Watsonville Community Development Department Director Suzi Merriam in an interview on Monday said the consultants’ market analysis done for the Feb. 10 meeting did not identify deed-restricted affordable housing. But she explained that simply looking at a map of deed-restricted affordable housing in downtown or the percentage of units that are being rented below market rate would not paint a full picture of the conditions in the corridor.
According to the analysis, 80% of the 740 homes and apartments are rental units, and the average household income of downtown residents is just below $50,000—well below the city’s average household income of $72,591. In addition, the vast majority of the buildings downtown are aging structures built before 1939 that are in need of repairs.
“All of these metrics indicate that we have a lot of affordable housing downtown, which is not necessarily deed-restricted but is being rented to lower-income individuals,” Merriam said.
A handful of participants said the recommendations did not go far enough to account for gentrification and displacement. Some, including El Pájaro Community Development Corporation Executive Director Carmen Herrera-Mansir, said that low-income residents in Watsonville would not be able to afford to live downtown unless the city changed its inclusionary housing ordinance and adjusted the qualifications for its income limits around affordable housing. Currently, the city determines the median household income it uses for the affordable housing program by taking 70% of the county’s area median household income of about $96,000, or $67,000.
“But the reality in Watsonville is that the median income is about $55,000,” said Watsonville Housing Manager Carlos Landaverry. “We’re going to get better numbers once the census data comes in, but about 73% of our residents are low income, which means they make below 80% of the county’s median income.”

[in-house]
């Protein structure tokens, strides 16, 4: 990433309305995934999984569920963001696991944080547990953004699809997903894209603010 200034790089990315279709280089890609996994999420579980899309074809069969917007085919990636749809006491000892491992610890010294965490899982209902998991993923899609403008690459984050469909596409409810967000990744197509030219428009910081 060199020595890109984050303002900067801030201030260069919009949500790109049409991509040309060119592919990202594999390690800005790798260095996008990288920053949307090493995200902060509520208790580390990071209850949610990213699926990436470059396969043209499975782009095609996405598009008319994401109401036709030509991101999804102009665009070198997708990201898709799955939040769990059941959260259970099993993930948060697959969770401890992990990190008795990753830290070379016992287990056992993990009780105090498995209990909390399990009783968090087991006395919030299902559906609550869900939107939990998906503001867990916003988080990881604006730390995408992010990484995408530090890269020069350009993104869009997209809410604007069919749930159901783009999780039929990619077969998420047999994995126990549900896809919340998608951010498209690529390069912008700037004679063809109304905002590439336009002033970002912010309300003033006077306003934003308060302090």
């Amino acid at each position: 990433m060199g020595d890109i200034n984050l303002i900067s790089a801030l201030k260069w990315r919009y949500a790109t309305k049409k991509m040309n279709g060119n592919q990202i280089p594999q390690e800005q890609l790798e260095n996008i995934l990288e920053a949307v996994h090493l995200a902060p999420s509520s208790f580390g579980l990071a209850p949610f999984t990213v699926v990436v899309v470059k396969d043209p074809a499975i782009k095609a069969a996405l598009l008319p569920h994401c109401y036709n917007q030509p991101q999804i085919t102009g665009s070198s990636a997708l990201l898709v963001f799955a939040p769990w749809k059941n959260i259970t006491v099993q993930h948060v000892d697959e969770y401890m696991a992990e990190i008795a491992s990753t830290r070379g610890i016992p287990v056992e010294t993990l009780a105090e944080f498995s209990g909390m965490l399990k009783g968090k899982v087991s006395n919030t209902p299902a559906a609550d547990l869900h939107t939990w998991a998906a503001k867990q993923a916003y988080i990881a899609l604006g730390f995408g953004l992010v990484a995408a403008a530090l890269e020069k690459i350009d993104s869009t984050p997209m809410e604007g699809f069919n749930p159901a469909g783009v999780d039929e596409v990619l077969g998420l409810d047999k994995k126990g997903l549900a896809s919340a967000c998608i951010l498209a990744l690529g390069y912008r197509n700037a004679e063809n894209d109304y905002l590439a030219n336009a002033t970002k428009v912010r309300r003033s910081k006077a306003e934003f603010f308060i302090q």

Others said that the specific plan should force new large developments to set aside 25% of their units for the city’s affordable housing program. Watsonville already requires 20% of most new developments to be deed-restricted for low-income residents.
But several developers and the consultant team said that in the current climate of construction a 5% increase would likely kill several projects before they ever began.
“Would an extra 5% for affordable housing be great? Absolutely. But an extra 5% of nothing, is not as good as 5% less of something that actually gets built,” Ow said.
The city will hold at least two more meetings on the specific plan so the consultant team can prepare a rough draft for the advisory committee to look over this summer. The plan will likely be adopted this fall.
The next meeting will be centered around mobility and parking. At the following meeting, economic development will take center stage.
‘Road Diet’ Lives
The proposed reduction of lanes on downtown Main Street has gained momentum. Merriam says Caltrans has offered to add the so-called ‘road diet’ to its upcoming long-range work plan and pay for the alterations—because Main Street is a thoroughfare for Highway 152, Caltrans has a say on how the city can use the road.
The plan, however, still has several hurdles to clear. For one, the city and Caltrans must conduct separate environmental impact reports to see if the lane reduction—which was first introduced in 2019—will have a significant impact on traffic, the city and the surrounding streets, among other things.
Even if everything checks out, the reduction of lanes would not happen for another 10 years, Merriam says.
The city has said a road diet would slow traffic, and allow businesses to flourish by producing a more walkable downtown corridor.